I gave these peppers a try in my garden this year with no luck at all. I planted four plants and two died within a week. The other two plants finally started blooming after about 4 weeks, but produced only one pepper per plant. I was told to pick those peppers and then the plants would bloom like crazy. Well, they did exactly that and I had dozens of tiny peppers on my plants. One week later and all of those little peppers were dried up and dead. :( I’m guessing it’s a soil issue in my garden. Everything I plant grows great except pepper plants. My green bell peppers don’t do all to great either.

    • http://www.growhotpeppers.com Grow Hot Peppers

      Hi James,

      I’m sorry to hear about your habanero plants! Yes, the soil can definitely be a factor. Peppers prefer a warm, well-drained soil with a pH between 6 to 6.8. You can buy a soil test kit, or contact your local cooperative extension office for help with this. Also, you said you planted four plants; were these plants ones you raised from seed? If so, they would need a hardening-off process before planting in the garden so as to not go into shock.

      Hope this helps.

  • Jerralynn

    Is it normal for the flowers to fall off before producing peppers? Currently have two plants, first time grower, and the bigger one has dropped a couple of the flowers that it had. Still has a lot of flowers and a lot more coming.

    Thanks!

    • http://www.growhotpeppers.com Grow Hot Peppers

      Hi Jerralynn,

      Yes, it’s very common for flower drop off, especially if your having lots of hot weather. This isn’t something to worry about and the future buds should start producing chillies.

      Good luck!

  • James

    Hey, Im growing Big Peppers as big as a Ok in your Hand, But They are Green and There Pointy, I Had the Plant for three years now and never had the prob, I grow 40 peppers per every 5 months, aprox, and Another Q. How Many gallons Do i need to water it, i water it every week?

    • http://www.growhotpeppers.com Grow Hot Peppers

      Hey, Im growing Big Peppers as big as a Ok in your Hand, But They are Green and There Pointy, I Had the Plant for three years now and never had the prob, I grow 40 peppers per every 5 months, aprox, and Another Q. How Many gallons Do i need to water it, i water it every week?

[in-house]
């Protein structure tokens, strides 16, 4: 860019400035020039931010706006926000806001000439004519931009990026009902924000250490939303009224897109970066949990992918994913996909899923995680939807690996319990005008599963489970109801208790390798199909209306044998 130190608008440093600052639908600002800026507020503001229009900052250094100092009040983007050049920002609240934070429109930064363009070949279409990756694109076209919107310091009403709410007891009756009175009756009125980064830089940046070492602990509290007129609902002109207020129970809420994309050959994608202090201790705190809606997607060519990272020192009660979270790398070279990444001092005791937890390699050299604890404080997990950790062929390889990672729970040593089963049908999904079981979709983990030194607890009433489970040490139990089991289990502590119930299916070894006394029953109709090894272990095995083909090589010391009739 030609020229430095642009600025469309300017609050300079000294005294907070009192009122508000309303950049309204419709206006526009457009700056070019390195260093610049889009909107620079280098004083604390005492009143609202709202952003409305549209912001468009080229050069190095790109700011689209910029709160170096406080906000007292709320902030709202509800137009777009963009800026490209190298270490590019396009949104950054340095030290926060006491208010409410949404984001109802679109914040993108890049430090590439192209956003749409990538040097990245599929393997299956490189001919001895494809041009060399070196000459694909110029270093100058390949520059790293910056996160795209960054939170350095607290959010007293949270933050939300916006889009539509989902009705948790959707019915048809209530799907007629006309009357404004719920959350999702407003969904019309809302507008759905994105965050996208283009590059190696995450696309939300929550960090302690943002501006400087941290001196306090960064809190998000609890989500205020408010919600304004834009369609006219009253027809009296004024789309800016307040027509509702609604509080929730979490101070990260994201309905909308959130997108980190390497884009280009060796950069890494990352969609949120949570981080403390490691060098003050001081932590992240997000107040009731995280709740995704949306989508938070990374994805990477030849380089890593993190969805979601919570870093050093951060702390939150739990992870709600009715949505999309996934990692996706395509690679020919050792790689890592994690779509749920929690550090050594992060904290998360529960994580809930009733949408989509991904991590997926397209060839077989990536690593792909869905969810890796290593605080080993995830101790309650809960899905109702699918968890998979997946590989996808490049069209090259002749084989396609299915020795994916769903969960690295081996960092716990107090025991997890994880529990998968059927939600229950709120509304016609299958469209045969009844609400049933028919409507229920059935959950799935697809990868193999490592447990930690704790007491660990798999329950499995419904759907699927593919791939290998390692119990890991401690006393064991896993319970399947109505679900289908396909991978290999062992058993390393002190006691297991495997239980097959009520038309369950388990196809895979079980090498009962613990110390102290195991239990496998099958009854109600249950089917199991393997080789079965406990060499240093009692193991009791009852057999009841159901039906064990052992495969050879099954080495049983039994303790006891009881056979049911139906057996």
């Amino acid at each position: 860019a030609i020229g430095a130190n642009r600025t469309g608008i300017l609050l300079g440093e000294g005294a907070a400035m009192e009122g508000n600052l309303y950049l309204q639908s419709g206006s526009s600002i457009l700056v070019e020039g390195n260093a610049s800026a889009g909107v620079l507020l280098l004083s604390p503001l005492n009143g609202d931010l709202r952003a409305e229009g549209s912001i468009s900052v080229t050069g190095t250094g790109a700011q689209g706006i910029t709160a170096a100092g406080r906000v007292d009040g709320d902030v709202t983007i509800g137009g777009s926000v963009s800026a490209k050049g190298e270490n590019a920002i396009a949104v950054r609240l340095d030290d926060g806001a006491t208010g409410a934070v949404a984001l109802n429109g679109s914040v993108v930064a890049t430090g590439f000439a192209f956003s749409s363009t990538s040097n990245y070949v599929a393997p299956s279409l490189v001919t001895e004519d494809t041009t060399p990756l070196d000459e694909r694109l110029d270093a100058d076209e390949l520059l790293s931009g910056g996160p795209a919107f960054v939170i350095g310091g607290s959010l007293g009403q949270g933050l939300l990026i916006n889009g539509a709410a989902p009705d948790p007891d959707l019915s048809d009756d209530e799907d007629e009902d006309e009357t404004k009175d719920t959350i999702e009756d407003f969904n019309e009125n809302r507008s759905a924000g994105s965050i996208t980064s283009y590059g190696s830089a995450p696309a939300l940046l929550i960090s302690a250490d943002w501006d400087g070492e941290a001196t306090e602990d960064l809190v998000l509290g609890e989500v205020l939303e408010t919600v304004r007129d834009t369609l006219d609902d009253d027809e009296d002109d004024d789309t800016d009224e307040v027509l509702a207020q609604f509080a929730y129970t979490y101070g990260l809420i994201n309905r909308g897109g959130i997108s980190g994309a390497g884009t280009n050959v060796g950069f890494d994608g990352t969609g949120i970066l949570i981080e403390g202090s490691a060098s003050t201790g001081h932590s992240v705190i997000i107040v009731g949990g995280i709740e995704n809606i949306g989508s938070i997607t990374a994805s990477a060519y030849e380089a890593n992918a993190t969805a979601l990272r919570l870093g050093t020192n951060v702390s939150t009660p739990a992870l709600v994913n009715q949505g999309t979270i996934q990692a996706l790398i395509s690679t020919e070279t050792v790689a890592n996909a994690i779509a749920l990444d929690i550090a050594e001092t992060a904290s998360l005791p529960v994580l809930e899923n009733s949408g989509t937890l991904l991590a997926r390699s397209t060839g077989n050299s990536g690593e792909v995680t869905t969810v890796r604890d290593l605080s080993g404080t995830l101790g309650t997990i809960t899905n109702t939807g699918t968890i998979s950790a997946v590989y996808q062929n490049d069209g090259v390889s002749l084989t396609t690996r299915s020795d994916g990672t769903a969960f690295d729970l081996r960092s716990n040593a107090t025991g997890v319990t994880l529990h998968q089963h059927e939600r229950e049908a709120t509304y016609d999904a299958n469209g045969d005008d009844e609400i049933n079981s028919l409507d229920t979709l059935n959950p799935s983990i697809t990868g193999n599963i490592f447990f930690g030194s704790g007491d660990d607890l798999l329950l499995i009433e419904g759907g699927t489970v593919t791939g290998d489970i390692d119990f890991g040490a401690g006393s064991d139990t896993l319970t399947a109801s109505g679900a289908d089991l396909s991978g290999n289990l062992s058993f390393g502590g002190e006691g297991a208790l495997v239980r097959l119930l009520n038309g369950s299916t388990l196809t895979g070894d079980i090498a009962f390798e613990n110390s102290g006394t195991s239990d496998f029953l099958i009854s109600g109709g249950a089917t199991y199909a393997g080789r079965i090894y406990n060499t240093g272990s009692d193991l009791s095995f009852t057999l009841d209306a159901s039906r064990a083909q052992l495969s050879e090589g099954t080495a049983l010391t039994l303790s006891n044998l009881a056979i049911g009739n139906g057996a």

Hi James,

      Congrats on such a healthy pepper plant. It’s hard to say how many gallons of water you need. It totally depends on the size of container you are using and what the weather is like in your area. From what you wrote, it sounds like you’re hydrating your chillies properly. I have a lot of pepper plants in 5-gallon containers and I water them every 1 to 2 weeks, depending on the heat.

  • Leah

    Hi pepper lovers…

    I love Habaneros myself and I decided to plant seeds from one of the best tasting Habanero peppers I bought at the store. The seeds sprouted within a couple of weeks. I was so happy to see that 10 of the 12 seeds I plantes sprouted just fine and I kept them indoors.

    It has been 6 months since, and now I’m down to 2 little plants. I decided to place the pots outside 10 days ago because these are not growing. It seems like the plants love being outdoors, I see they have grown some.

    My question; how long does it usually take from the moment a seed sprouts for it to bear fruit? I know I have to wait to see the little white flowers forming but how long do I have to wait before I see the little white flowers?

    Look forward to your reply-
    Happy Salsa Creations to you,
    Leah

    • http://www.growhotpeppers.com Grow Hot Peppers

      Hi pepper lovers…

      I love Habaneros myself and I decided to plant seeds from one of the best tasting Habanero peppers I bought at the store. The seeds sprouted within a couple of weeks. I was so happy to see that 10 of the 12 seeds I plantes sprouted just fine and I kept them indoors.

      It has been 6 months since, and now I’m down to 2 little plants. I decided to place the pots outside 10 days ago because these are not growing. It seems like the plants love being outdoors, I see they have grown some.

      My question; how long does it usually take from the moment a seed sprouts for it to bear fruit? I know I have to wait to see the little white flowers forming but how long do I have to wait before I see the little white flowers?

      Look forward to your reply-
      Happy Salsa Creations to you,
      Leah

      Hi Leah, habaneros typically take 75 days to produce mature fruit. Each pepper variety is different, but the Capsicum chinense variety, which includes some of the hottest peppers like Bhut Jolokia, is known for taking a longer time to produce.

  • Leah

    For those that want to dry peppers… The easiest way and it works (I’ve tried it many times) Wash the peppers thoroughly and dry them with a cloth or paper towel till there is no moisture. Set several layers of paper towels (around 4-5) in front of a window that gets plenty of sun and within a few weeks you will see the great results. Of course, you may also hang them on a string but I find the paper towel method much simpler.

  • Leah

    Follow up on drying peppers- Make sure to spread the peppers you want to dry over the 4-5 layers of paper towels. Very important; don’t over-lap the peppers. Otherwise, these will grow mold-

  • Sofia

    I planted habanero seeds in April and the plants grew throughout the summer. I live in Texas and the summer temp was often between 95-100 degrees. When they finally produced fruit in August they were 1-inch or smaller, green, smooth, very hard, round balls. They do not increase in size. I had another plant with more shade time and it also has produced small round fruit. I used seeds from habaneros purchased at my local grocery store. My jalapenos also started with short, squiggly, round fruit but, since the temp dropped to below 85 degrees the fruit is now normal shaped. What’s the problem with my habaneros? Are they not finished growing or is there something wrong with them?